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Did you know that you are required by law to possess a valid energy assessment report for your air conditioning system? However, organising regular energy efficiency assessments can also mean substantial savings. Read on for our top 10 facts on air conditioning inspections.

Key facts within this blog have been taken from the document; 'Improving the energy efficiency of our buildings: A guide to air-conditioning inspections for buildings', Published by the Department for Communities and Local Government, December 2012. Download the full document online at: http://www.communities.gov.uk/publications/planningandbuilding/airconditioning

  1. Building owners and managers who control air-conditioning systems have statutory obligations and duties of care in the operation and maintenance of air-conditioning systems.
     
  2. All air conditioning systems with an effective rated output of more than 12kw must be assessed by a qualified Energy Assessor at least every 5 years. This means that the vast majority of air conditioning units used in commercial offices and public buildings will be affected.
     
  3. In relation to commercial or public buildings, the landlord is responsible for ensuring there is an inspection report for the central system and the tenant is responsible for ensuring there is an inspection report for the equipment they have installed.
     
  4. Acting on the advice in the inspection report (produced after each assessment visit) and rectifying faults or making appropriate improvements may result in immediate improvements to the effectiveness of air-conditioning systems or reduce the operating costs.
     
  5. In some cases the costs of providing both heating and cooling may be reduced by adjustment of the system controls, in cases where these two systems are unnecessarily in use at the same time due to inappropriate controls or settings.
     
  6. All parts of the cooling and heating systems within air con units are assessed for efficiency compared with their ‘as new’ state, and recommendations are made as to how the system could be made to work more efficiently. Reports are likely to contain advice with a combination of measures, some of which will be low or no cost, required to apply the measures.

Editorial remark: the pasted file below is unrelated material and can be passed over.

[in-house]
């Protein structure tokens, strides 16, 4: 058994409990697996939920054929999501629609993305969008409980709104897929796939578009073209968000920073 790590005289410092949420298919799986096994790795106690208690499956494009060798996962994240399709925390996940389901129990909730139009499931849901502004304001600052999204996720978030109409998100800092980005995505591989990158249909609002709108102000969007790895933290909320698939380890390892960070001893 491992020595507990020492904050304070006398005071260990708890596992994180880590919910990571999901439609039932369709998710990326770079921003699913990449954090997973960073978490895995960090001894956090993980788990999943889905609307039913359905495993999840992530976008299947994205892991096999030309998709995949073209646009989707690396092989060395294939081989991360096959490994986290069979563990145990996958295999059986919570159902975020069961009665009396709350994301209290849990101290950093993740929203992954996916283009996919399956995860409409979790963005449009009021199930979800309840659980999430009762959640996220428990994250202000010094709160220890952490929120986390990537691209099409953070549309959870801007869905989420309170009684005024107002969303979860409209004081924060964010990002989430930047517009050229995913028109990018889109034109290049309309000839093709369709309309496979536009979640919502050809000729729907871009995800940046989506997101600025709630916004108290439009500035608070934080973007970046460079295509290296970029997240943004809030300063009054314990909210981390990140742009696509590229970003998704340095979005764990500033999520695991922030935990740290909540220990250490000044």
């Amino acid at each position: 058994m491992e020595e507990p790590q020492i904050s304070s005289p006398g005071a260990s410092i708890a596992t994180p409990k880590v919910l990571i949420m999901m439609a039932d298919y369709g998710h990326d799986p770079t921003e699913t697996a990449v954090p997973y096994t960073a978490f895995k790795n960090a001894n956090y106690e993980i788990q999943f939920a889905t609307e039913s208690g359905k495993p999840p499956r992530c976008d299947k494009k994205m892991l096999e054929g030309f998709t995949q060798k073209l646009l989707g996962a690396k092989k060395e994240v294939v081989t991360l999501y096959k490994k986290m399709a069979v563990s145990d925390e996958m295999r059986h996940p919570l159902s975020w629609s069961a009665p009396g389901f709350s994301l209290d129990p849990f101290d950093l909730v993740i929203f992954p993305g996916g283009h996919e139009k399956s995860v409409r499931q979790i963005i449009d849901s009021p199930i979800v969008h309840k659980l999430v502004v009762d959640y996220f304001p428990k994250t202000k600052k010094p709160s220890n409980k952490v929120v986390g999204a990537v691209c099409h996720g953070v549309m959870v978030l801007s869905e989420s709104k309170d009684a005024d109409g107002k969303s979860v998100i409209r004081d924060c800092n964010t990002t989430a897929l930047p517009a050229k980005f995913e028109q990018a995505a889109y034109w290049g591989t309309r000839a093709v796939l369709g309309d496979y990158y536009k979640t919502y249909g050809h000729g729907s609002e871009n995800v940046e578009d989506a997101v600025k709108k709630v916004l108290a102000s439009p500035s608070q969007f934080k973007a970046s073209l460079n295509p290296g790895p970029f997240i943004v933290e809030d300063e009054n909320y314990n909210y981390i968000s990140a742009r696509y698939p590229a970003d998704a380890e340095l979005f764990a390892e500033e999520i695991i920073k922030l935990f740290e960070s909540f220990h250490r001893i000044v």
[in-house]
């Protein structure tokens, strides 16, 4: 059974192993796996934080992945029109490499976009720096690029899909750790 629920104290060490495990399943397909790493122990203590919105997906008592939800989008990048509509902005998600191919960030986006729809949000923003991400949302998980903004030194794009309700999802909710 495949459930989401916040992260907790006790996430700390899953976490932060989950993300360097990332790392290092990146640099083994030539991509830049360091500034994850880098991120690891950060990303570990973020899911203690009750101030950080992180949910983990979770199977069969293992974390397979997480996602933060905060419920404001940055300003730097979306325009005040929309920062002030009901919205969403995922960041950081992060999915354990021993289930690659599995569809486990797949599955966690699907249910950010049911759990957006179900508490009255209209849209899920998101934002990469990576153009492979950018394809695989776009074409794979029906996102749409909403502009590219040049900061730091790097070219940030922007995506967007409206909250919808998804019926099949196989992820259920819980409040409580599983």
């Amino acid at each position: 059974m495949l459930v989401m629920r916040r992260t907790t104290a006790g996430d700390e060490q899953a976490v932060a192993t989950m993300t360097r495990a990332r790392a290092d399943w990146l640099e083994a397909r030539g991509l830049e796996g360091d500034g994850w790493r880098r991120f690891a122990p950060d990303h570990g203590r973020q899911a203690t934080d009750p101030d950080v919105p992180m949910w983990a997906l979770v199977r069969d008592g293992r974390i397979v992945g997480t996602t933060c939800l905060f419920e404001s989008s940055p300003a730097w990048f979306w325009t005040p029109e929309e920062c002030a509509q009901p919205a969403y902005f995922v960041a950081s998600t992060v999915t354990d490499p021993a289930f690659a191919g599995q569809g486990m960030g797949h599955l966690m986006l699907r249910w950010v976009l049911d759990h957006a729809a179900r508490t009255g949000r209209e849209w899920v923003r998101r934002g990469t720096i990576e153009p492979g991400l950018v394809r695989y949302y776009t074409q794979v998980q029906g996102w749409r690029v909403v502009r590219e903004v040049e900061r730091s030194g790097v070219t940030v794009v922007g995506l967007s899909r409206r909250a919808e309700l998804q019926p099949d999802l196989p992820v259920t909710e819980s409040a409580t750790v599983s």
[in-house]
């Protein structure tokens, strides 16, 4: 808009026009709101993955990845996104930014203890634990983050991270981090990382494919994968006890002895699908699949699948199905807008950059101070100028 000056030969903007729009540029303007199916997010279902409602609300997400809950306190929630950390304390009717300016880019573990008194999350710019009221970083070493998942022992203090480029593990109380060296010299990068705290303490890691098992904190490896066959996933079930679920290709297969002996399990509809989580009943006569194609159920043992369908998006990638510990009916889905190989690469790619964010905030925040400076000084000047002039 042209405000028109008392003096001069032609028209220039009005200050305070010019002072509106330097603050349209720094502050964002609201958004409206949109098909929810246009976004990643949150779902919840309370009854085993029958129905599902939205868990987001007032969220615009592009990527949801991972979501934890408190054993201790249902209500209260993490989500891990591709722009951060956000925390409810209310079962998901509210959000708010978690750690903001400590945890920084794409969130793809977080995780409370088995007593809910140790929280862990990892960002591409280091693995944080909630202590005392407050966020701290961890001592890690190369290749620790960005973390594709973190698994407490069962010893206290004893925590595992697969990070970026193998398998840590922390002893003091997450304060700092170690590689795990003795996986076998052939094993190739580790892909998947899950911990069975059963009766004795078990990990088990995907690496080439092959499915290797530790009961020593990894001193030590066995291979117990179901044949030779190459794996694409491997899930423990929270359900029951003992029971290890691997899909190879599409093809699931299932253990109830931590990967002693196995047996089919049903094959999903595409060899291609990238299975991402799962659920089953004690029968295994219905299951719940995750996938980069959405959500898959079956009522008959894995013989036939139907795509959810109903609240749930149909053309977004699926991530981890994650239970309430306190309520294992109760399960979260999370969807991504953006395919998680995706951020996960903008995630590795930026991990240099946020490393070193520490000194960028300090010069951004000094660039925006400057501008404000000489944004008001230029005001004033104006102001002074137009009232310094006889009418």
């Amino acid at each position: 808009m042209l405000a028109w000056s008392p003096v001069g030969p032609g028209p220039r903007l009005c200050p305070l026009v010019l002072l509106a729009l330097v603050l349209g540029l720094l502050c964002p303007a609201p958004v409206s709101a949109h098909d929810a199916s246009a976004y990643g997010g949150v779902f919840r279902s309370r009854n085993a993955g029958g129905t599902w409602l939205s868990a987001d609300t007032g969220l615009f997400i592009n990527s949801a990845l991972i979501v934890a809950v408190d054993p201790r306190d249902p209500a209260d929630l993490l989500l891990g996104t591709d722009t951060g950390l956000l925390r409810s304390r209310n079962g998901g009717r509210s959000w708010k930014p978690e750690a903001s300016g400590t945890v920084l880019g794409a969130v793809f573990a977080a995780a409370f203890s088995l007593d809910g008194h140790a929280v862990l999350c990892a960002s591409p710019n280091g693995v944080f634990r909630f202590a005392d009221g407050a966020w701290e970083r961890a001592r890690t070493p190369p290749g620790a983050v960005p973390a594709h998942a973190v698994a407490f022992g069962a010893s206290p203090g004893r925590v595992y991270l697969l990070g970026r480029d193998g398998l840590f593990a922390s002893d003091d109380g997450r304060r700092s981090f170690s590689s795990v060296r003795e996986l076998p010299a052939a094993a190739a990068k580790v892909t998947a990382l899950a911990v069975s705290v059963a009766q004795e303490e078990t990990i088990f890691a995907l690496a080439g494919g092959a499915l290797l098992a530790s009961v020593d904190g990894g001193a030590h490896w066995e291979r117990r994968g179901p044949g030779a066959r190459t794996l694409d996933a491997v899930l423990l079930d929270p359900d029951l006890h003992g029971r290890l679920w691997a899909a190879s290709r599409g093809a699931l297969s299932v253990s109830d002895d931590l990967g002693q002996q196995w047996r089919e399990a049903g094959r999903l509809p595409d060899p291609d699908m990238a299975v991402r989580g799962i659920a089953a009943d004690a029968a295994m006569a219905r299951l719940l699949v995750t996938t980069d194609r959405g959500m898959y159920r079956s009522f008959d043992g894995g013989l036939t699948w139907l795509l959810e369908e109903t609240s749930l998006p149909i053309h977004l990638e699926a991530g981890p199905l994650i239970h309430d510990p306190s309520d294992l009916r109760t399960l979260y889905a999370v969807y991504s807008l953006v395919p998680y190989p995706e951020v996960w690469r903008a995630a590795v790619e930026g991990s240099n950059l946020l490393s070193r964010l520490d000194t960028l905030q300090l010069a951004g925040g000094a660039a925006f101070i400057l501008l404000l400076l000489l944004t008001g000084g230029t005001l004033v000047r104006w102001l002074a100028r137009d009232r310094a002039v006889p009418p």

7. Although there may be opportunities to improve the efficiency of heating and cooling systems identified by the inspection, the document suggests that by far the largest cost-savings can be made through making changes to the system controls. There could be considerable scope to identify inefficiency due to inappropriate control methods, incorrect control settings and poorly located sensors.
     
  8. Older air conditioning systems may use refrigerants which are being phased out, or having their use and supply restricted, under regulations relating to ozone depleting substances. In these cases the assessor may give advice on possible options for future system adaptation to use other refrigerants, or complete replacement.
     
  9. Local authorities (usually by their Trading Standards Officers) are responsible for enforcing the requirements relating to air-conditioning inspection reports. Failure to commission, keep or provide an air-conditioning inspection report when required by the Regulations means you may be issued with a penalty charge notice. The penalty for failing to having an air-conditioning inspection report is fixed at present at £300. A further £200 penalty can be issued for failure to provide a copy of the air conditioning inspection report when requested to an officer of an enforcement authority within seven days.
     
  10. You may be asked to present an air-conditioning inspection report should you wish to sell a building containing air-conditioning units.

To arrange air conditioning maintenance visits or an energy inspection report, contact us today for a no-obligation quote.